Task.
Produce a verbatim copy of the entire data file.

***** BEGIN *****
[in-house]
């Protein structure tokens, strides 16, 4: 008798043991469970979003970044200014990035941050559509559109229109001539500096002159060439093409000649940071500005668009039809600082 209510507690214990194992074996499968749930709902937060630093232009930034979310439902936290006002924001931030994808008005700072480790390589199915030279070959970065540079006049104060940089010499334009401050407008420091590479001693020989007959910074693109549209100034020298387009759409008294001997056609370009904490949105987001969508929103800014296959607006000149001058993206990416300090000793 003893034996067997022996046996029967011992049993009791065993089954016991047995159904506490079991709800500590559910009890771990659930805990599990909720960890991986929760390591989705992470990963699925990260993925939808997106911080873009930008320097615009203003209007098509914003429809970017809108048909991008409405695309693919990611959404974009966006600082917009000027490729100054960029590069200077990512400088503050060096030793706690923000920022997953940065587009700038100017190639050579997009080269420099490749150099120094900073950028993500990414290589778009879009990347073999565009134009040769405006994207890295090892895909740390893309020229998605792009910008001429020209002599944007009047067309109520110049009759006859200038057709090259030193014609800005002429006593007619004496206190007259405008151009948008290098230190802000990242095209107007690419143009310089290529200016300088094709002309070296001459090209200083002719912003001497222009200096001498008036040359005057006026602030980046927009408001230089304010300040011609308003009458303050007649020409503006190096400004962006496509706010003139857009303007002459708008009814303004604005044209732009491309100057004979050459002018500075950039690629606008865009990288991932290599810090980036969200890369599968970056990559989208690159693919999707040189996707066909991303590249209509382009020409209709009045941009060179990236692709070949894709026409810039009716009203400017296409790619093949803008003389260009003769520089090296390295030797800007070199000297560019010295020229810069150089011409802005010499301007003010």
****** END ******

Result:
[in-house]
């Protein structure tokens, strides 16, 4: 008798043991469970979003970044200014990035941050559509559109229109001539500096002159060439093409000649940071500005668009039809600082 209510507690214990194992074996499968749930709902937060630093232009930034979310439902936290006002924001931030994808008005700072480790390589199915030279070959970065540079006049104060940089010499334009401050407008420091590479001693020989007959910074693109549209100034020298387009759409008294001997056609370009904490949105987001969508929103800014296959607006000149001058993206990416300090000793 003893034996067997022996046996029967011992049993009791065993089954016991047995159904506490079991709800500590559910009890771990659930805990599990909720960890991986929760390591989705992470990963699925990260993925939808997106911080873009930008320097615009203003209007098509914003429809970017809108048909991008409405695309693919990611959404974009966006600082917009000027490729100054960029590069200077990512400088503050060096030793706690923000920022997953940065587009700038100017190639050579997009080269420099490749150099120094900073950028993500990414290589778009879009990347073999565009134009040769405006994207890295090892895909740390893309020229998605792009910008001429020209002599944007009047067309109520110049009759006859200038057709090259030193014609800005002429006593007619004496206190007259405008151009948008290098230190802000990242095209107007690419143009310089290529200016300088094709002309070296001459090209200083002719912003001497222009200096001498008036040359005057006026602030980046927009408001230089304010300040011609308003009458303050007649020409503006190096400004962006496509706010003139857009303007002459708008009814303004604005044209732009491309100057004979050459002018500075950039690629606008865009990288991932290599810090980036969200890369599968970056990559989208690159693919999707040189996707066909991303590249209509382009020409209709009045941009060179990236692709070949894709026409810039009716009203400017296409790619093949803008003389260009003769520089090296390295030797800007070199000297560019010295020229810069150089011409802005010499301007003010």